In our roundup of 2016 claims, we hypothesized that SciCheck would have no dearth of false and misleading claims to cover in 2017. That proved true.
From President Donald Trump’s decision to exit the Paris Agreement to Environmental Protection Agency head Scott Pruitt’s ruling against banning a commonly used insecticide, politicians kept us busy this year. As 2017 comes to a close, we present the most notable claims from this year.
Humans to Blame: EPA Administrator Pruitt and Department of Energy Secretary Rick Perry claimed CO2 emitted by humans isn’t the “primary” contributor to global warming. As we have written multiple times, the U.N. Intergovernmental Panel on Climate Change’s 2014 assessment report says it’s “extremely likely” (>95 percent probable) that more than half of the observed temperature increase since the mid-20th century is due to human activity. “Emissions of CO2 from fossil fuel combustion and industrial processes contributed about 78% of the total GHG emissions increase from 1970 to 2010,” the report adds. In 2017, the U.S. Global Change Research Program — a collection of 13 federal agencies — released a report that supported the IPCC’s findings.
Pruitt on Climate Change, Again, March 9
Worst Polluters: Both Trump and Pruitt falsely said China and India are the worst polluters of CO2. Per kiloton, China and the U.S. emit the most. Per capita, the U.S. emits much more than both China and India. Trump made his claim in June, while announcing that the U.S. would withdraw from the Paris Agreement. By 2015, China had emitted 29.4 percent of the total kilotons of CO2 emitted by the world’s countries. It was followed by the U.S. at 14.3 percent, the European Union at 9.6 percent and India at 6.8 percent. Per capita, Americans emitted more than twice as much as the Chinese and over eight times as much as Indians in 2015.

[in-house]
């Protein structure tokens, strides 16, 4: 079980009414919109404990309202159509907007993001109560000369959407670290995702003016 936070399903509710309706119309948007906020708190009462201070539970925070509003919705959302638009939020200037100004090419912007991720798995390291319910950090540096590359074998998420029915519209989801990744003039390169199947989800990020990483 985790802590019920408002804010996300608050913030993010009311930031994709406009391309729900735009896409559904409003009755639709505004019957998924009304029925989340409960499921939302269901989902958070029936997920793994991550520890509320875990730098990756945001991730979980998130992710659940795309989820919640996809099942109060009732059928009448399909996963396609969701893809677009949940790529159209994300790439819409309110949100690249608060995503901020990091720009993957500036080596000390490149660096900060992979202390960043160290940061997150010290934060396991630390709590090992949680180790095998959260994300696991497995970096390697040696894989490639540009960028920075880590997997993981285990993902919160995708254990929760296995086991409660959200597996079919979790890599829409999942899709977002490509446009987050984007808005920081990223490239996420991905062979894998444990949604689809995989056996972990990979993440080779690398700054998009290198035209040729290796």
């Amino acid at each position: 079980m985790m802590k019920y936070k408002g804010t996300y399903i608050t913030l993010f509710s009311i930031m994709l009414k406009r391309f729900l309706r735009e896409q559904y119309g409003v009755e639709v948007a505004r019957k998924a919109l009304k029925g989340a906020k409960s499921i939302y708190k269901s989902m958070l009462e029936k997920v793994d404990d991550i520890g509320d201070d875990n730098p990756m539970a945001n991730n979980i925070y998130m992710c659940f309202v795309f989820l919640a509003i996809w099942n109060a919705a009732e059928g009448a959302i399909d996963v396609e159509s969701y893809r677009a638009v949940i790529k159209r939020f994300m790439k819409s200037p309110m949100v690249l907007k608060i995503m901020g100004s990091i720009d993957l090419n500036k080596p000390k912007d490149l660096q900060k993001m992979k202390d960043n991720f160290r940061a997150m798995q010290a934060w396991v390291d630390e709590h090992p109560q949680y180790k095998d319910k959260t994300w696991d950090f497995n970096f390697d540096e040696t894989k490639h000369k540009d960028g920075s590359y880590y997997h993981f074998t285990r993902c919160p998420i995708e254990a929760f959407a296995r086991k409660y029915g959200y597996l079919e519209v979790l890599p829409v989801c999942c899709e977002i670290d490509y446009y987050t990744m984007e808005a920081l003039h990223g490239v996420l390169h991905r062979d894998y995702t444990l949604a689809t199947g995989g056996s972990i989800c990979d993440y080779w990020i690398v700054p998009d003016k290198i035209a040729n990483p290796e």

Pruitt on the Paris Accord, March 28
The Paris Effect: In June, Trump and Pruitt both misleadingly said the Paris Agreement would only reduce the world’s average temperature by 0.2 degrees Celsius. One Massachusetts Institute of Technology report did give that figure, but the report’s author said the Trump administration “cherry-picked” that number. The Paris Agreement builds on the United Nations Framework Convention on Climate Change. It’s the “cumulative effect” of all commitments made under this framework that’s the “relevant number, not 0.2 degrees,” the MIT report author said. For example, another analysis found that UNFCCC parties’ contributions, including Paris pledges, would reduce projected temperatures by 0.9 C. For comparison, roughly 1 degree C is the amount of warming the planet has seen in about 150 years, during which “we’ve observed retreating mountain glaciers, rising sea levels and other significant impacts,” the MIT report author said.
CO2’s Impact on Agriculture: In July, Rep. Lamar Smith, the chairman of the House science committee, said climate change “alarmists” ignore the “positive impacts” of more carbon dioxide in the atmosphere, including increasing food production and quality. But the net effect of higher CO2 levels on agriculture is likely negative, especially in the future. Other factors aside, an atmosphere with more CO2 does boost crop yield in the short term via increased rates of photosynthesis. Over the long haul, multiple experts told us that the positive effect of increased CO2 on crops will shrink, and the negative impacts of climate change, such as higher temperatures and unreliable rainfall, will grow. Research also suggests climate change will disproportionately benefit weeds and reduce the nutritional value of staple food crops, such as wheat, barley and rice.